Author: Ber Carroll
Once Lost is told by best friends Emma and Louise, who grew up neighbours in an inner-city suburb of Dublim. They are now in their mid-twenties and living half a world away from each other, facing their demons with their biggest ally so very far away. There are two very separate storylines linked only by the strength of the friendship between Emma and Louise, they each tell their story in alternating chapters.
Carroll has explored some tough topical issues and the far reaching effects they have; from addiction and mental illness to absent parents and teen pregnancy.
Louise was only eight years old when she returned home to find her mother gone without a trace, leaving her in the care of a stepfather who was under no obligation to stay. Fortunately for Louise, Emma was only next door and her mother took on the nurturing role but it wasn’t the same. At eight years old how can you understand your mother disappearing, that’s not what mothers do. Mothers nurture and protect and are always there.
Now an art conservator Louise is in a position for her work to take her all around the world and she uses her work to help her in her quest to discover what happened in the case of her missing mother. She actively seeks out positions in places she thinks her mother may have ended up and this is how we find her in Sydney embarking on a twelve month contract at the beginning of Once Lost.
The contract in Sydney is an interesting addition to the storyline, the painting Louise is restoring has very little known history and it is up to her, and the team at the Sydney City Art Gallery, to uncover the history of the painting. There is a lot of interesting history here and the meticulous searching has a lot of parallels to the other major search that is such an important part of Louise’s life.
Emma remains at home in Dublin, working a job that has her under-valued and under-paid but her biggest worries revolve around the father of her daughter Isla. Jamie was her high school sweetheart and they had some good times but those are long gone, if it wasn’t for Isla Emma would have nothing to do with him.
For much of their lives Emma and Louise have relied almost exclusively on each other, there were no other close friends. Emma comes across as quite possessive of what she thinks of as hers, even as a child she was at times very jealous of the way her mother cared for Louise. Now as an adult she is jealous that Louise may make new friends in Australia, I think a lot of this was out of fear that she would become less important to the people close to her. It seems like a very childish jealousy, it makes me think of children as they get ready to welcome a new sibling – mummy won’t love me as much because all her love will go to the new baby. Watching both Emma and Louise spread their wings and expand their circle was satisfying, watching their self development and growing self awareness.
Louise needs to find out what happened to her mother, she needs some closure and some understanding. The search takes up all of her spare time and is what she does in her down time. She has it down to a fine art with spreadsheets and lists and routine so when an investigative journalist offers to help there are lots of new avenues open to explore.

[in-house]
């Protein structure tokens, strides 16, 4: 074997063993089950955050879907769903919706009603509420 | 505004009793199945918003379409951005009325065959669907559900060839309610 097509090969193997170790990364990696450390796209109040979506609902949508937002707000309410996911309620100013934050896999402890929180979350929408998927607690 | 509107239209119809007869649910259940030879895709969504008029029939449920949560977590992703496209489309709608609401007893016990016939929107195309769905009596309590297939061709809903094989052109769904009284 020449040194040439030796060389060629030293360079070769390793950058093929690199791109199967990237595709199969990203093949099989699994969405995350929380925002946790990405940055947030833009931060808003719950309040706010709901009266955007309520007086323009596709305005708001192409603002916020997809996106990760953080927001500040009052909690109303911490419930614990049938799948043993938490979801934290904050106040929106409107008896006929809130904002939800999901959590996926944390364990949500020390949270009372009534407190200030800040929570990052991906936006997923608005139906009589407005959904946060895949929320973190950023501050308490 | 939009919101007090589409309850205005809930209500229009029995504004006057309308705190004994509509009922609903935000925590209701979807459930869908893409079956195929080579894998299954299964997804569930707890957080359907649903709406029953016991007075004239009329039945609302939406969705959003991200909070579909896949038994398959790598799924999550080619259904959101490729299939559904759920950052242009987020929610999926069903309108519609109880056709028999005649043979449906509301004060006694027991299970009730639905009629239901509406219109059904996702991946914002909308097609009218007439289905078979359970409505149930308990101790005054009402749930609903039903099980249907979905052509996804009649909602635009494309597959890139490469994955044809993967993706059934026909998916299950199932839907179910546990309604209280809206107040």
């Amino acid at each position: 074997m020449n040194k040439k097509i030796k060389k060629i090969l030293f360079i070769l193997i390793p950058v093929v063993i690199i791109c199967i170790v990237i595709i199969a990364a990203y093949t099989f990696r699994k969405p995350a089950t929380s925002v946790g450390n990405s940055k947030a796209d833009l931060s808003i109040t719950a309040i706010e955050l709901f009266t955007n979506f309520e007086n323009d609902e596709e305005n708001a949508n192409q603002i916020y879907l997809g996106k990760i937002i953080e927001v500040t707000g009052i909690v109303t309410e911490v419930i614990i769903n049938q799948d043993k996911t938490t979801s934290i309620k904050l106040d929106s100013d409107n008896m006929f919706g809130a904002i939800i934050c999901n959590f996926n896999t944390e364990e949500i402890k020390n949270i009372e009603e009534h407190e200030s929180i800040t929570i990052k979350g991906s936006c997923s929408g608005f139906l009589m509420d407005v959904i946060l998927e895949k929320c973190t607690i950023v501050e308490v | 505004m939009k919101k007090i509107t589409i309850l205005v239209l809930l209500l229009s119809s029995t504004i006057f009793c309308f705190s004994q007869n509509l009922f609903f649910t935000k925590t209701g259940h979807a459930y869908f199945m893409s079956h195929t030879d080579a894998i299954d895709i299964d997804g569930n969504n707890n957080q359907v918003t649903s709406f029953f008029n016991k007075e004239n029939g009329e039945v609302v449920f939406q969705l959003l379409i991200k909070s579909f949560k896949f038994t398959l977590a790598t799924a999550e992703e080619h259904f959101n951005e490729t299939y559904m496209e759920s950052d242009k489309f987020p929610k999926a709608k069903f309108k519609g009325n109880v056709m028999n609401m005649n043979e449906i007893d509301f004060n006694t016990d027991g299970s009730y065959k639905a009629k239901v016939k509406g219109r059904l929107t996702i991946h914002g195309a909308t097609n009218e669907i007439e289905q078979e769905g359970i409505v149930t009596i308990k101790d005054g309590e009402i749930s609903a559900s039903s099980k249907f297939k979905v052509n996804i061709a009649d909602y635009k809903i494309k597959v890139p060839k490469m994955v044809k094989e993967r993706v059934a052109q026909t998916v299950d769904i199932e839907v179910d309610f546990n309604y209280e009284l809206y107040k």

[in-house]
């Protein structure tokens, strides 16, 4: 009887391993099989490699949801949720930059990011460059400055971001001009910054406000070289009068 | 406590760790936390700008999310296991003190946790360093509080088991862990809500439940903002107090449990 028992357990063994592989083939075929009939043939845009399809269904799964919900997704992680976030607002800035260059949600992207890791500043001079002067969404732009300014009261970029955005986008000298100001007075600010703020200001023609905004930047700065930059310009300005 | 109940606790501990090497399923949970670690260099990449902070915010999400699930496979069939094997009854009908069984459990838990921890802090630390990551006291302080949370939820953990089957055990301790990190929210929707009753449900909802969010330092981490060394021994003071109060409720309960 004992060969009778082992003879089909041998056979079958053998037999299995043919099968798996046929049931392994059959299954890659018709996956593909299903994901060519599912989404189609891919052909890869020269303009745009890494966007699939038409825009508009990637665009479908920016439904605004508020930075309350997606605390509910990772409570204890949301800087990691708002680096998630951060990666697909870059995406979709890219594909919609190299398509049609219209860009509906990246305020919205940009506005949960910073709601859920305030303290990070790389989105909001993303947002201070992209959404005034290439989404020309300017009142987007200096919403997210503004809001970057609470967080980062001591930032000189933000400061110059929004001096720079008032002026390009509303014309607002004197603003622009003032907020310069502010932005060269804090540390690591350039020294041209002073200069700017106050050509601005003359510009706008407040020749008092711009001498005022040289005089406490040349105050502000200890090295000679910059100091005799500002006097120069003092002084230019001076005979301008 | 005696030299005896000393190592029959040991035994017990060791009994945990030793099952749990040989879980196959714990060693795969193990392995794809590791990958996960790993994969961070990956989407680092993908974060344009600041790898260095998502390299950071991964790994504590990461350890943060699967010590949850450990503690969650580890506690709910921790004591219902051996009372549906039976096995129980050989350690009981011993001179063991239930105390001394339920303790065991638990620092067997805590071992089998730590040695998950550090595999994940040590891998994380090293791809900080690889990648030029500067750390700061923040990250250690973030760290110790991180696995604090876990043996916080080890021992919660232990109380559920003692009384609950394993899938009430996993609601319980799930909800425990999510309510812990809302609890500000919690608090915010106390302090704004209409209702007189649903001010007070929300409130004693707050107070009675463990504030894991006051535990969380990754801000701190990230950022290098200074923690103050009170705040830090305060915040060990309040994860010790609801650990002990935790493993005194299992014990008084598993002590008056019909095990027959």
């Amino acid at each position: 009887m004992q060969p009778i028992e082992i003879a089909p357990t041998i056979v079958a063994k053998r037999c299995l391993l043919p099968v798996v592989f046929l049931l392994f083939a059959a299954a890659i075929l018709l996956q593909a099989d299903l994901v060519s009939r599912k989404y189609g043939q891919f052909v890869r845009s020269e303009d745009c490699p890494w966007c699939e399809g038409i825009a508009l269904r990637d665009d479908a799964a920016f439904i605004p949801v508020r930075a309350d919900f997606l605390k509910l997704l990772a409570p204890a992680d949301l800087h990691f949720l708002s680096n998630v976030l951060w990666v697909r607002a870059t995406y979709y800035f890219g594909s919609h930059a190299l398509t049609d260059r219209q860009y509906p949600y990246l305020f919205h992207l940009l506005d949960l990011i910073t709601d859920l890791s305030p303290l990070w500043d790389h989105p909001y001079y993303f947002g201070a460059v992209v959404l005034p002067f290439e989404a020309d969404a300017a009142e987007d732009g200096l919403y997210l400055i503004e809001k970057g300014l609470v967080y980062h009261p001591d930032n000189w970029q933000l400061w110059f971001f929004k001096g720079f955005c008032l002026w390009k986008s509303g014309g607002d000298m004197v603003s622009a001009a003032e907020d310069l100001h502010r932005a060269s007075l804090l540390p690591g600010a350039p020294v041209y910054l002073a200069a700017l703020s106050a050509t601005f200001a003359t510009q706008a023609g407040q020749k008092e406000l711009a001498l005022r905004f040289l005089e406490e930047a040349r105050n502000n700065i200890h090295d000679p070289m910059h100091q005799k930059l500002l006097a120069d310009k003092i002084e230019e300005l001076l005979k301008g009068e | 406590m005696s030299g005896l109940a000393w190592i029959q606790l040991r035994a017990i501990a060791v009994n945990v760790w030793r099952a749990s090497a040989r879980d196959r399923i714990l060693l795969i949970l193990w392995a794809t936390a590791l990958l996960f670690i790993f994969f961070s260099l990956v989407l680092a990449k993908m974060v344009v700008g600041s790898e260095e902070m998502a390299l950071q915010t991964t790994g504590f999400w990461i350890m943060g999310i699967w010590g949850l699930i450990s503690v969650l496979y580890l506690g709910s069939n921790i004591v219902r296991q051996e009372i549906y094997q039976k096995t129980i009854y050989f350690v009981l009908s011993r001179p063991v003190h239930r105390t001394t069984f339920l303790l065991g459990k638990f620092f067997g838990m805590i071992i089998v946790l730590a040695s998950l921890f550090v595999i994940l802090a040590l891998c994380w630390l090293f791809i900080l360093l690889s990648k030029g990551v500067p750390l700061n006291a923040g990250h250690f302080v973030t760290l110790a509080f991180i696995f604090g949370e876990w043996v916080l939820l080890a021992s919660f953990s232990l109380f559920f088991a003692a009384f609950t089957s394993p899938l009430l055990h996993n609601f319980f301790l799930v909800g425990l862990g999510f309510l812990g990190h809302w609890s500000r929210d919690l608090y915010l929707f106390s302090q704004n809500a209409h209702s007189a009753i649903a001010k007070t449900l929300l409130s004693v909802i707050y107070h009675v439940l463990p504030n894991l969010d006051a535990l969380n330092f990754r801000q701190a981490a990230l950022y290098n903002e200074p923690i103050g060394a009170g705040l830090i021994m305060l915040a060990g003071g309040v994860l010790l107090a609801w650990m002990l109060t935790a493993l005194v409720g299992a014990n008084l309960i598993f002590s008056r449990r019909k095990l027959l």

The investigative journalist is Dan, her new flatmates brother, and member of a close knit family that Louise has never experienced. A family that welcomes her into their fold and helps her find an acceptance she has always been missing. More importantly is the assistance they all offer in her search.
One thing that is really sticking with me as I sit thinking about the book is a beautiful gesture made by Emma’s mum. I think it’s something that will resonate with anyone who remembers a childhood where their parents couldn’t always give them what they wanted. Emma always wanted to learn ballet but her single mother couldn’t afford the lessons, now out of the blue she surprises Emma with a voucher for a beginners ballet course for adults. Inwardly Emma has no desire to take the lessons and risk making a fool of herself but doesn’t want to break her mother’s heart so agrees to take the lessons and after the first lesson or two finds herself thoroughly enjoying herself – and making some wonderful new friends. This is a beautiful reminder that your mother remembers the times she had to say no, she remembers not being able to do all she wanted for you and if she can do more for you as you get older she will.
Carroll explores contemporary issues that plague many women today, issues of custody which can be heart breaking at the best of times and only get tougher when you have concerns about your child’s safety. The ebbing tide of addiction that means you can never be completely convinced of rehabilitation, mental illness and the difference that diagnosis and treatment can make. A beautiful tale of growth and the search for closure.
I really enjoyed Once Lost though it did take me a little longer to warm to some characters than others.
Once Lost is book #24 for #AWW2015
Once Lost is available now from leading online booksellers and selected bookstores.